July 16, 2022

This week in TV Guide: July 16, 1955

When last we visited the Olympic Club in San Francisco, Jack Fleck was in the process of executing a shocking upset victory over Ben Hogan at the U.S. Open Golf Championship—only NBC, as you'll recall, signed off before the final round concluded, proclaiming Hogan the probable winner, and in the process missing Fleck's tying birdie on 18. Having declined the option to cover the playoff the following day, the network also failed to bring us Fleck's improbable victory. 

This didn't escape the notice of Merrill Panitt, who chose to use the broadcast as an example of the pros and cons of "subscription television"—what today we'd call pay-per-view, and which Panitt calls "Tollvision." Suppose, Panitt mused, the Open had been carried on such an arrangement: "We'd have seen all of the tournament, there would have been no commercials at crucial times, and we'd have really seen Fleck win, instead of being cut off in the middle of the thing." 

On the other hand—and there always is another hand—Panitt looks at another major sporting event held a few days later, the light-heavyweight championship bout between champion Archie Moore and challenger Bobo Olson, which lasted a mere three rounds (less than 10 minutes) before Moore left Olson sprawled on the canvas. What, Panitt wondered, if that had been on pay TV? "Three rounds of the championship and four rounds of a couple of guys named 'Joe' is all we'd have had for our money. Tollvision? No, thanks."

Meanwhile, in the New York Teletype, Bob Stahl has his mind on "pay-as-you-see TV" as well, with news that NBC plans to televise the American premieres of two recent British movies before they hit American movie theaters: The Constant Husband, with Rex Harrison, had its world premiere in London on April 21 and is planned to debut on the network October 9; and Sir Laurence Olivier's Richard III, which is scheduled for a January 1 broadcast.* Says the network's program chief Richard Pinkham, "Here's what we can offer viewers for free. Let's see the pay-TV crowd top this."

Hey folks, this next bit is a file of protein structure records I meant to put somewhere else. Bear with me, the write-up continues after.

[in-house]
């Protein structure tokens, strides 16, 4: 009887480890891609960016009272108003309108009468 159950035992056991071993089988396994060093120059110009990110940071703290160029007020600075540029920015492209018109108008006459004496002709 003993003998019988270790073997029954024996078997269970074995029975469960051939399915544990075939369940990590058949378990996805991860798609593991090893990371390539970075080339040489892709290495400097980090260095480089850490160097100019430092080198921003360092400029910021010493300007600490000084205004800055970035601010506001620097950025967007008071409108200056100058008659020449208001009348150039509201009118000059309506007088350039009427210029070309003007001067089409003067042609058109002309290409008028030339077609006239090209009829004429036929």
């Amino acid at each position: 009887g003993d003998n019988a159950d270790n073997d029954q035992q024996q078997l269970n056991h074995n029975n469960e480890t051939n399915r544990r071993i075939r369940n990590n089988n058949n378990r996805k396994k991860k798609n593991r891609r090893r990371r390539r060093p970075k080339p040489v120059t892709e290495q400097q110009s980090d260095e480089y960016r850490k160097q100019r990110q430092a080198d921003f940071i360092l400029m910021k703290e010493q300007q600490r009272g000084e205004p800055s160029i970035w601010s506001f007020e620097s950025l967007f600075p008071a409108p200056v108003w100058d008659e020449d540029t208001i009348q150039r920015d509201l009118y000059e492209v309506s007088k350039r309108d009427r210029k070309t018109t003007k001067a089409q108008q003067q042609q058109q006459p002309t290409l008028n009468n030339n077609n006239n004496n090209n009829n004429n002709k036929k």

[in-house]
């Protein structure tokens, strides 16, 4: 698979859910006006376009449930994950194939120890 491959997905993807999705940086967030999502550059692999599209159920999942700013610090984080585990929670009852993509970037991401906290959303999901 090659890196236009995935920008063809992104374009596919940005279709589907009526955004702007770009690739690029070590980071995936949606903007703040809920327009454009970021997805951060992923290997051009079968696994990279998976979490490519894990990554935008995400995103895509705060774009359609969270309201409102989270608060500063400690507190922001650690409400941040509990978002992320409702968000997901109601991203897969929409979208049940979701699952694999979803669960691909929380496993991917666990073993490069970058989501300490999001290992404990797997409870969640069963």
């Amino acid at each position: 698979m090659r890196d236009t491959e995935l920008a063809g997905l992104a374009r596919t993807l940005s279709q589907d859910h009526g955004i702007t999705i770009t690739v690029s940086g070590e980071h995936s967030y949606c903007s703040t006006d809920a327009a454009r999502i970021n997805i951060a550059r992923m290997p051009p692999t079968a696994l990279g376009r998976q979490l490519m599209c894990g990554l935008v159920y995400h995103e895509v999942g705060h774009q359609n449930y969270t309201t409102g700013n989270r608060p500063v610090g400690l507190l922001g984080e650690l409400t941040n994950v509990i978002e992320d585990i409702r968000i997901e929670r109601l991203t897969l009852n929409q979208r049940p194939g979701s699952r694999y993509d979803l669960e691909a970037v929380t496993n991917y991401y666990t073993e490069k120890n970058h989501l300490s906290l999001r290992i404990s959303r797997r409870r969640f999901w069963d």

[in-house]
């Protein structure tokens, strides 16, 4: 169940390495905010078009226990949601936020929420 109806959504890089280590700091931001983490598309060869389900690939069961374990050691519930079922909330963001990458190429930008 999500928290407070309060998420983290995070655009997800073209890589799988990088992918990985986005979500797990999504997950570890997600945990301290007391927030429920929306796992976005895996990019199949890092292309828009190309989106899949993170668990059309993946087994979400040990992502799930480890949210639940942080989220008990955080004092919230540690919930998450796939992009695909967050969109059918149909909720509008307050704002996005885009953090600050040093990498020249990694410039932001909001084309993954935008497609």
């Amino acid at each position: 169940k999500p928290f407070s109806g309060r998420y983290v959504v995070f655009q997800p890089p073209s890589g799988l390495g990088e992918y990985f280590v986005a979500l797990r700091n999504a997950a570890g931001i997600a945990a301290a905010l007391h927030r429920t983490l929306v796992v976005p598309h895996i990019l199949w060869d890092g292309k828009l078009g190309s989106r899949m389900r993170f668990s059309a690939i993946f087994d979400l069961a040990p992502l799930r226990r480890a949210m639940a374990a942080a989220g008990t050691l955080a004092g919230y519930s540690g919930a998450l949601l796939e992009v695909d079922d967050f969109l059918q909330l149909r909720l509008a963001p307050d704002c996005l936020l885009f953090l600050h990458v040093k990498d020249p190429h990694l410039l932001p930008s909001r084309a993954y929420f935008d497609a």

*Richard III had its world premiere on December 13; its American TV debut, on Sunday afternoon, March 11, 1956 (the same date it opens in American theaters, a first), is credited with having "done more to popularise [sic] Shakespeare than any other single work."

In retrospect, we can take a couple of things from these two stories. First, we see how early the development of pay-TV comes in the history of the medium. Less than five years since it's become a popular form of entertainment in America (the first home pay-per-view system had been developed by Zenith in 1951), with many homes still without a set, and already they're trying to figure out how to make a buck.  

Speaking of which is the second lesson, one we should all know by now. When it comes to pay-per-view, whether sports or movies or anything else, you pays your money and you takes your chances.

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The must-see event of the week is unquestionably Sunday's tour of Walt Disney's brand-new theme park Disneyland, which is unveiled to television viewers in a live 90-minute spectacular co-hosted by Art Linkletter, with appearances by Danny Thomas, Irene Dunne, Fess Parker, and Buddy Ebsen (and an unlisted appearance by Ronald Reagan). (5:30 p.m. CT, ABC) According to Neal Gabler, a television audience estimated at 70 million (in a country of 165 million) tuned in to see the show.* One would have to say ABC's investment in the construction of Disneyland paid off.

Side note: I wonder if that was the largest audience ever to see a show on ABC up to that time?

As is so often the case, the story behind the scenes is at least as interesting as the main event. This article from the History Channel tells about the various glitches, some small and some not-so-small, that plagued the park's opening, and The Atlantic notes that "the 17th, a Sunday, was intended to be an 'international press preview,' limited to selected invitees who could ride the attractions, witness the parades, and take part in the televised dedication of the park. However, many counterfeit invitations were distributed, and more than 20,000 eager guests showed up, overwhelming many areas of the 160-acre park." The official opening took place on Monday, and within a few weeks, Disney reported that more than a million people had already visited.